The Grinch: A (Long) Day in Whoville!

"Wednesday at 2 & 8!"  Saturday at 2 & 8!"  "Sunday at 2 & 7!"  Typically, Broadway shows play eight shows a week with a maximum of two shows a day, usually on Wednesdays and Saturdays. There are many reasons for this - technological and wardrobe considerations, the pull of tradition (before the launch of "Tuesdays at 7" in January 2003, aberrant curtain times met with little success), and perhaps most importantly, the guidelines set forth in the standard Actors' Equity contract. 

And then there's Dr. Seuss' How the Grinch Stole Christmas, which during its 15-performance-per-week limited holiday engagement offers "Saturday at 11 & 2 & 5 & 8!"  What is that day like for the cast? On December 1 we discovered that, generally, it's hard over in Whoville. No one leaves the theater from morning arrival until after the final curtain has come down....

Look for a special behind-the-scenes video of The Grinch with Patrick Page on coming soon


The cast starts arriving at 9:30am. The Grinch himself, Patrick Page, usually leads the pack because of his long preparatory time. Next up is the children of Whoville, most of whom commute with a parent from outside the city and leave early to insure they arrive on time in the event of a traffic mishap. The children head downstairs to relax and begin getting made up. Page goes up to his second-floor dressing room with little dog Sophie to relax for twenty minutes or so before beginning his official preparation. As the others file in they go to their respective places and start their own makeup. 

Page, who is onstage almost the entire show, has the biggest job of the day and he knows it. His morning is spent doing vocal warm-ups, stretches and sinus cleaning to make sure he makes it through. At a little after 10am, makeup artist Angelina Avallone arrives to begin Page's official transformation into The Grinch. "She does the makeup freehand everyday," he says. "It took over an hour when we started, but we have it down to 45 minutes now." As Avallone works, Page plays an iPod mix and does some more vocal warm-ups. Some stage managers come in to go over various matters, such as misplacement of the prop presents during the "You're A Mean One, Mr. Grinch" scene and how something Page has to grab needs to be in exactly the right place or else his inflexible gloves won't let him do it. Also, even though the show is officially open, there are still changes the powers that be want made. There is a new line in a song "Cause you've got charge ac-counts! Or something like that…" that a stage manager urges Page try out in the first show, despite the fact that the actor "isn't too keen on it." And Page is told that despite the fact that for every performance for two years he has been saying "Cindy Lou" in the final scene, it's actually "Cindy Lou Who" in the script.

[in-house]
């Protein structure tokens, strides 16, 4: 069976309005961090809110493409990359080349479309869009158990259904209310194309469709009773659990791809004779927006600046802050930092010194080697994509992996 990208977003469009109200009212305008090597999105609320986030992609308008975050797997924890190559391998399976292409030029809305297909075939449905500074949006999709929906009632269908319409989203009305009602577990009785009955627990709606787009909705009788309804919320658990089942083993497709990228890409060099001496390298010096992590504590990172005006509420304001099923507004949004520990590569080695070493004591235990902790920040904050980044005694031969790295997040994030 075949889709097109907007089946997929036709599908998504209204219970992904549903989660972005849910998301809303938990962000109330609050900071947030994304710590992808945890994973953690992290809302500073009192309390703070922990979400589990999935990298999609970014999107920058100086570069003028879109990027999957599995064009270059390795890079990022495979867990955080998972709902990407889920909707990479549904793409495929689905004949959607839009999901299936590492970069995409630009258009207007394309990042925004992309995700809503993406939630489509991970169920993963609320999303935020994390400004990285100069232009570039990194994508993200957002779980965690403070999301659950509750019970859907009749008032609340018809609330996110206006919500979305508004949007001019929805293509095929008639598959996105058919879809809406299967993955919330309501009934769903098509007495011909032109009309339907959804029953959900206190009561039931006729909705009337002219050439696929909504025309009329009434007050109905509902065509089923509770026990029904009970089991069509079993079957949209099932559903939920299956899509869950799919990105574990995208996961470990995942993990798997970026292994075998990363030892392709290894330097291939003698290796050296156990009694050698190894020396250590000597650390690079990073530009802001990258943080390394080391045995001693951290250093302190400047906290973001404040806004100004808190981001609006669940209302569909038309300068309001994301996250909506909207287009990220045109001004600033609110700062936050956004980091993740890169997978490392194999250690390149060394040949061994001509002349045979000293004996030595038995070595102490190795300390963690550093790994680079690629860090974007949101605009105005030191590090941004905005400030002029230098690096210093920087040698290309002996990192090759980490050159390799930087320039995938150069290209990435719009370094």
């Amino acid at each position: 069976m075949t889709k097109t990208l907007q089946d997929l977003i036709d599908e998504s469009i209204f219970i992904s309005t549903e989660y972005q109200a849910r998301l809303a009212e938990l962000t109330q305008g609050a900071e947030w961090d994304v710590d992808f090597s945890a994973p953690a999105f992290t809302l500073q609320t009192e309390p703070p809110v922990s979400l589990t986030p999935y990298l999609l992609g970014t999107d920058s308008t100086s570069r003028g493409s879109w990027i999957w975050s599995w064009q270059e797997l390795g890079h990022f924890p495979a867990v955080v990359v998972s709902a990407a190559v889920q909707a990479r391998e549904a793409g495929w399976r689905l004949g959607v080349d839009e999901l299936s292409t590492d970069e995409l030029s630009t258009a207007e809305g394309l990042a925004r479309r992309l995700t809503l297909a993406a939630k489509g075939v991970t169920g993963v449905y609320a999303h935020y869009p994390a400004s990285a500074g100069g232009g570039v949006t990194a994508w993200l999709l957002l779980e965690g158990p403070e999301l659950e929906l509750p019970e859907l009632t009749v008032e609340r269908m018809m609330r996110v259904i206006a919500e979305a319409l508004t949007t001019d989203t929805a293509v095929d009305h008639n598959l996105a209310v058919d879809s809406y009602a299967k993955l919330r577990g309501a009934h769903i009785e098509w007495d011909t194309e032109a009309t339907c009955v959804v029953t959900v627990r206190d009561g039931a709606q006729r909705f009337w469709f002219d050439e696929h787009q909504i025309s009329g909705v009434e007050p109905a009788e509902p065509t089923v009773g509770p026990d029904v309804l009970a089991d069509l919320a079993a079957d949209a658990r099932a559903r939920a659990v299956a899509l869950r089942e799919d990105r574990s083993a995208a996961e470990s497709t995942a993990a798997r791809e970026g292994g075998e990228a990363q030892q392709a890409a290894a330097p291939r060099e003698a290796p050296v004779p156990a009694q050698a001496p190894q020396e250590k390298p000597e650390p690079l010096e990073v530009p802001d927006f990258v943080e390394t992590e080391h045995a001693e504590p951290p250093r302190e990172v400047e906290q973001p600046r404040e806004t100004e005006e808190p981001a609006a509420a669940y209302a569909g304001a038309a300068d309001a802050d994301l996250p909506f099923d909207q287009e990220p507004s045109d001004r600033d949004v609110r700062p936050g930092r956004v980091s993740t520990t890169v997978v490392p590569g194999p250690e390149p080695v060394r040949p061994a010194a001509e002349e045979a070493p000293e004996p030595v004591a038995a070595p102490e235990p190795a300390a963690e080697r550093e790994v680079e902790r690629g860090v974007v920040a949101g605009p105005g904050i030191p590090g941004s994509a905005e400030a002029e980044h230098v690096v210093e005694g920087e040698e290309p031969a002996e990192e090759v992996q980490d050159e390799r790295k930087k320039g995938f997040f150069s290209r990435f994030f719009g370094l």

"This show is really all encompassing," he says. "I really don't have a life when I do this show. [But] I wake up every morning and remind myself that the kid who memorized the book at age seven gets to perform it on Broadway. It never gets old." 

At about 15 minutes to showtime, with makeup still being applied, others come in to apply Page's headband and microphone (green to match his makeup). Next comes on the hair stocking and wig. The whole process ends extremely close to curtain up. At 10:53am, with Avallone still standing by, Page paints puts on menacing eyebrows himself. Avallone leaves two minutes later and Page sneaks his own makeup touchups. At about 11am, he begins playing "You're A Mean One, Mr. Grinch," his mood music. With the help of his dresser Danny Paul, on comes the suit (in layers). Boots and gloves go on right after, bringing the time to 11:05am. The show has already been going on for three minutes and now its Grinch time. Page shoots out of the dressing room via the special stairs that go right to the stage floor. 


There are extremely few costume changes during The Grinch and the set isn't very complicated, so, during the show, it's fairly peaceful. During the brief breaks, Danny and some others are in the wings with small hand-held fans, towels and water to cool the sweating actors off. While the rest of the cast is singing "Now's the Time," Page gets one minute to run upstairs and cool off in front of a fan. Danny puts ice packs all over Page's body, some of which Page wears out onstage under his costume for the rest of the show. Avallone is also there with a few makeup retouches that will last Page through until 12:25pm, when the curtain comes down.

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Cara Joy David began her journalism career at "Spy Magazine," where she engaged in random activities such as calling up gossip columnists and asking them how many "X"s they had in their Rolodex. She began covering the theater industry eight years ago. As a freelance writer, Cara has written for publications ranging from "The New York Times" to popular teeny bopper mag "M." All her attempts at juggling have failed.